How Much Protein Is in a Banana?

Updated July 28, 2022
Young woman making a healthy meal at home and cutting a banana

A banana isn't just a convenient snack, it's also a source of protein. How much protein is in a banana depends on its size, so if you're tracking nutrition information for your diet, pay attention to the size of the banana you're eating. The protein content can vary from less than one gram to almost two grams.

Most adults need between 46 and 56 grams of protein daily, and a banana can contribute to your daily protein needs. This fruit offers more than just protein as well. When you consider some of the other nutritional information about this fruit, it's easy to see why it's a good food choice for many people.

Protein in a Banana by Size

The average banana offers 1.29 grams of protein, as measured by the United States Department of Agriculture (USDA). The USDA categorizes bananas by standard sizes, and the following chart shows the average protein content for each size.

Protein Content of Bananas
Extra small 5 inches long or less 0.88 grams
Small 5 - 7 inches long 1.10 grams
Medium 7 - 8 inches long 1.29 grams
Large 8 - 9 inches long 1.48 grams
Extra large 9 inches or longer 1.66 grams

Additionally, the USDA states there are 2.45 grams of protein in a cup of mashed bananas and 1.64 grams of protein in a cup of sliced bananas. Banana chips, which contain more carbohydrates than fresh bananas, offer 2.3 grams of protein per 100-gram serving.

More Banana Nutritional Data

One medium-sized green or yellow banana contains about 89 calories and has approximately:

  • Fat: 0.3 grams
  • Cholesterol: 0 grams
  • Sodium: 1 milligram
  • Total carbohydrates: 22.28 grams
  • Dietary fiber: 2.6 grams
  • Sugar: 12.2 grams

Bananas also contain vitamins and minerals, including:

  • Vitamin A: 2% of the daily allowance
  • Calcium: 1% of the daily allowance
  • Iron: 2% of the daily allowance

Note that the bananas you purchase at the grocery store are generally large, rather than medium-sized, based on the USDA guidelines.

Banana Protein vs. Other Fruits

Although you might not immediately consider fruit as a good source of protein, fruits do have their place among the USDA's list of protein-rich foods. Using 100 grams as a measure of the amount of fruit, bananas have 1.1 grams. The fruits that are higher in protein than a banana are as follows:

Reusable cotton mesh bag with fresh fruits and hand of man holding ripe apple
  • Guavas with 2.55 grams of protein per 100 grams
  • Avocados with 1.96 grams of protein per 100 grams
  • Apricots with 1.4 grams of protein per 100 grams
  • Blackberries with 1.39 grams of protein per 100 grams
  • Raspberries with 1.2 grams

In comparison, fruits with the lowest protein are blueberries, cherries, cranberries, and apples.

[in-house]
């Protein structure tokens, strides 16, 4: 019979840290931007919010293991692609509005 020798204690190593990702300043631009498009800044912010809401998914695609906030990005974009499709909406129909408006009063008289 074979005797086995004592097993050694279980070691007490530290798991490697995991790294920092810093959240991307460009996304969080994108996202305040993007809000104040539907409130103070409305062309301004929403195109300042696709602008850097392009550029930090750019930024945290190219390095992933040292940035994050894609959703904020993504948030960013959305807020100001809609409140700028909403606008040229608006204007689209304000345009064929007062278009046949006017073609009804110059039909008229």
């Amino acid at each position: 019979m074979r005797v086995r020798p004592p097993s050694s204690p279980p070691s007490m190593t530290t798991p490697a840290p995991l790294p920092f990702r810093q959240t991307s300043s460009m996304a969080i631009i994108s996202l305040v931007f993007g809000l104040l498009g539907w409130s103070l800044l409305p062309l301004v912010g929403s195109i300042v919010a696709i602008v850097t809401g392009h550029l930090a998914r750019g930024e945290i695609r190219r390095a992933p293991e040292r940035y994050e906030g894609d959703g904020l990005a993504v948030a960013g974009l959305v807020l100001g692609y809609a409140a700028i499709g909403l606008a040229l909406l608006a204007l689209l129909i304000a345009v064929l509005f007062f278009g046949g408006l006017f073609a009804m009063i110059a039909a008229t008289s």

Potential Health Benefits of Bananas

Like most fruits and vegetables, bananas are an excellent nutritional choice you can eat every day. In addition to providing protein, potassium, and vitamin C, bananas may be beneficial for several health conditions:

  • Physicians sometimes recommend eating bananas to patients who need to lower high blood pressure, since the fruit is high in potassium. However, it's important to consider other dietary concerns because bananas are also high in carbohydrates. Eating bananas can be a risk for people with kidney disease or who take beta blockers due to their high potassium content.
  • Bananas are also an excellent source of dietary fiber, according to the USDA. Adequate fiber intake may be associated with reduced risk for obesity, cardiovascular disease, autoimmune disease, and cancer.
  • Athletes, in particular, may enjoy bananas for the boost they provide prior to working out. One 2012 research study found they were a better source of energy than the typical energy drink.
    Young girl holding a banana before a workout

How to Add Bananas to Your Diet

While a fresh banana makes a great snack, this isn't the only way to add bananas to your diet. Try one of the following:

  • Add sliced bananas to breakfast cereal.
  • Consider banana chips if you need a portable snack.
  • Freeze bananas for a refreshing summer treat.
  • Make a banana dessert for your next special occasion.
  • Try out a baked banana recipe for an interesting dessert option.
  • Toss a banana in your smoothie for a great taste and texture, plus added protein.

Bananas are not only easy to add to your diet, but they are creamy, sweet, and delicious, as well. So, the next time you need a quick snack, grab a banana. It's a delicious, healthy snack which vegetarians, vegans, raw food diet followers, and even omnivores can enjoy. Because of the protein in a banana, it's also a snack that may stick with you for longer lasting energy and some potential health benefits.

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